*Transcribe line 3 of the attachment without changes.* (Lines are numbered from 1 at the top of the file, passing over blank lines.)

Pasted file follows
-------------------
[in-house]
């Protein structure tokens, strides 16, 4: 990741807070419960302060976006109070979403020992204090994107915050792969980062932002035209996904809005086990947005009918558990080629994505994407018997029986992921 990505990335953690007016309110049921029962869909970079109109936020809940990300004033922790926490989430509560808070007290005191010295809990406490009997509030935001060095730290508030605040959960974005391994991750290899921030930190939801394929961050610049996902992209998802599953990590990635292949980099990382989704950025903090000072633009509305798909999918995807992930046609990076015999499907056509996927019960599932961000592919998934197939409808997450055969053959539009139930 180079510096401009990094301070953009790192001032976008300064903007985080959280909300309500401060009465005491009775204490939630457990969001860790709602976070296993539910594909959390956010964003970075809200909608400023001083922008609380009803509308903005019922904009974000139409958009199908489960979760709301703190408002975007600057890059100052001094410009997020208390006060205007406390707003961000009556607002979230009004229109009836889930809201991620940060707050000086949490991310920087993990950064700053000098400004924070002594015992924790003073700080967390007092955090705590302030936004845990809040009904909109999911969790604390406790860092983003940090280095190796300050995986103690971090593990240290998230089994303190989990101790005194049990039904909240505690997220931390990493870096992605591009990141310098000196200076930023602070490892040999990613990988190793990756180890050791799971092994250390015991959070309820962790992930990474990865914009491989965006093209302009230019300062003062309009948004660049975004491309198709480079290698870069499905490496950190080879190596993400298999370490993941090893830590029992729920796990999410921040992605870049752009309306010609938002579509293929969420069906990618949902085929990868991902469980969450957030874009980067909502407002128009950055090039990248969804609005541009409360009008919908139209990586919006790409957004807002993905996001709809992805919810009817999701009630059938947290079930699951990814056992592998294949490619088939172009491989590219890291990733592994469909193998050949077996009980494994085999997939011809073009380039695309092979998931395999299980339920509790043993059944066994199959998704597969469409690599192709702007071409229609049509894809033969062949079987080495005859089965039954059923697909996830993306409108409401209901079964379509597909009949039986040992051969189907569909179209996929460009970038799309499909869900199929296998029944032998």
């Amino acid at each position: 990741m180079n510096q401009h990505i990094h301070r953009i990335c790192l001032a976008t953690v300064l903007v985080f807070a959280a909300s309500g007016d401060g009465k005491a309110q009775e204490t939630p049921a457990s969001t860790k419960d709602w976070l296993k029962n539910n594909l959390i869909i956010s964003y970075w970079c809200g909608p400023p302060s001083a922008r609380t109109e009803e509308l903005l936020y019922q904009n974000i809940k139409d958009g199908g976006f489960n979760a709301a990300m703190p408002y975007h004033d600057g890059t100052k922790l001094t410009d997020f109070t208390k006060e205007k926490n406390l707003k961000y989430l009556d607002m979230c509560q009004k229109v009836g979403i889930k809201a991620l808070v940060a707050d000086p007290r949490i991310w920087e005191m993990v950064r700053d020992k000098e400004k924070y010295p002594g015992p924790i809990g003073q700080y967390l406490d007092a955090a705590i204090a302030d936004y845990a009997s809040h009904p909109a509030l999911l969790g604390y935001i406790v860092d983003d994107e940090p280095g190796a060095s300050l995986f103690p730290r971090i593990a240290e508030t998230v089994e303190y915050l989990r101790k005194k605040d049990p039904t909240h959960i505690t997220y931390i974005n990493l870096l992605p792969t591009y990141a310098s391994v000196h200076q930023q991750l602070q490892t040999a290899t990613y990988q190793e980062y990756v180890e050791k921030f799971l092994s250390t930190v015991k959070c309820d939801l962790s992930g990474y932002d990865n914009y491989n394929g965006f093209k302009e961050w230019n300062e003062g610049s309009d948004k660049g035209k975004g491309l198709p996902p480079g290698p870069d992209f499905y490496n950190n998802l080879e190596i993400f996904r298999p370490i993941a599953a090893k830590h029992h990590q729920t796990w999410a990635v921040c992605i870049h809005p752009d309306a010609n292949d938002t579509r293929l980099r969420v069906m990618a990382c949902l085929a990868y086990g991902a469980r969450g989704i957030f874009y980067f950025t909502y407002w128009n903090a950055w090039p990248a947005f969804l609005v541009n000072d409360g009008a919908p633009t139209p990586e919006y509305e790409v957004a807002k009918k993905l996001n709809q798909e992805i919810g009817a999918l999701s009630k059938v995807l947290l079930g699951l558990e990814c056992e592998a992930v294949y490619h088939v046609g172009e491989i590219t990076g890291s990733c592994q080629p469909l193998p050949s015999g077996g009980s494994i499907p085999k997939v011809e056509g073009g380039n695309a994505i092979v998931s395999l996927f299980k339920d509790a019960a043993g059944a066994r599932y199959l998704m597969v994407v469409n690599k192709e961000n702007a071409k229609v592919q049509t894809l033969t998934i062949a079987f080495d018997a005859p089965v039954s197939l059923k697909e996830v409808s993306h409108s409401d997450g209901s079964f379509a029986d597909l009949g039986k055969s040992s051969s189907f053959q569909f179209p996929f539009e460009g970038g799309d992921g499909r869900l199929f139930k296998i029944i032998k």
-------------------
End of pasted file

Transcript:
């Amino acid at each position: 990741m180079n510096q401009h990505i990094h301070r953009i990335c790192l001032a976008t953690v300064l903007v985080f807070a959280a909300s309500g007016d401060g009465k005491a309110q009775e204490t939630p049921a457990s969001t860790k419960d709602w976070l296993k029962n539910n594909l959390i869909i956010s964003y970075w970079c809200g909608p400023p302060s001083a922008r609380t109109e009803e509308l903005l936020y019922q904009n974000i809940k139409d958009g199908g976006f489960n979760a709301a990300m703190p408002y975007h004033d600057g890059t100052k922790l001094t410009d997020f109070t208390k006060e205007k926490n406390l707003k961000y989430l009556d607002m979230c509560q009004k229109v009836g979403i889930k809201a991620l808070v940060a707050d000086p007290r949490i991310w920087e005191m993990v950064r700053d020992k000098e400004k924070y010295p002594g015992p924790i809990g003073q700080y967390l406490d007092a955090a705590i204090a302030d936004y845990a009997s809040h009904p909109a509030l999911l969790g604390y935001i406790v860092d983003d994107e940090p280095g190796a060095s300050l995986f103690p730290r971090i593990a240290e508030t998230v089994e303190y915050l989990r101790k005194k605040d049990p039904t909240h959960i505690t997220y931390i974005n990493l870096l992605p792969t591009y990141a310098s391994v000196h200076q930023q991750l602070q490892t040999a290899t990613y990988q190793e980062y990756v180890e050791k921030f799971l092994s250390t930190v015991k959070c309820d939801l962790s992930g990474y932002d990865n914009y491989n394929g965006f093209k302009e961050w230019n300062e003062g610049s309009d948004k660049g035209k975004g491309l198709p996902p480079g290698p870069d992209f499905y490496n950190n998802l080879e190596i993400f996904r298999p370490i993941a599953a090893k830590h029992h990590q729920t796990w999410a990635v921040c992605i870049h809005p752009d309306a010609n292949d938002t579509r293929l980099r969420v069906m990618a990382c949902l085929a990868y086990g991902a469980r969450g989704i957030f874009y980067f950025t909502y407002w128009n903090a950055w090039p990248a947005f969804l609005v541009n000072d409360g009008a919908p633009t139209p990586e919006y509305e790409v957004a807002k009918k993905l996001n709809q798909e992805i919810g009817a999918l999701s009630k059938v995807l947290l079930g699951l558990e990814c056992e592998a992930v294949y490619h088939v046609g172009e491989i590219t990076g890291s990733c592994q080629p469909l193998p050949s015999g077996g009980s494994i499907p085999k997939v011809e056509g073009g380039n695309a994505i092979v998931s395999l996927f299980k339920d509790a019960a043993g059944a066994r599932y199959l998704m597969v994407v469409n690599k192709e961000n702007a071409k229609v592919q049509t894809l033969t998934i062949a079987f080495d018997a005859p089965v039954s197939l059923k697909e996830v409808s993306h409108s409401d997450g209901s079964f379509a029986d597909l009949g039986k055969s040992s051969s189907f053959q569909f179209p996929f539009e460009g970038g799309d992921g499909r869900l199929f139930k296998i029944i032998k």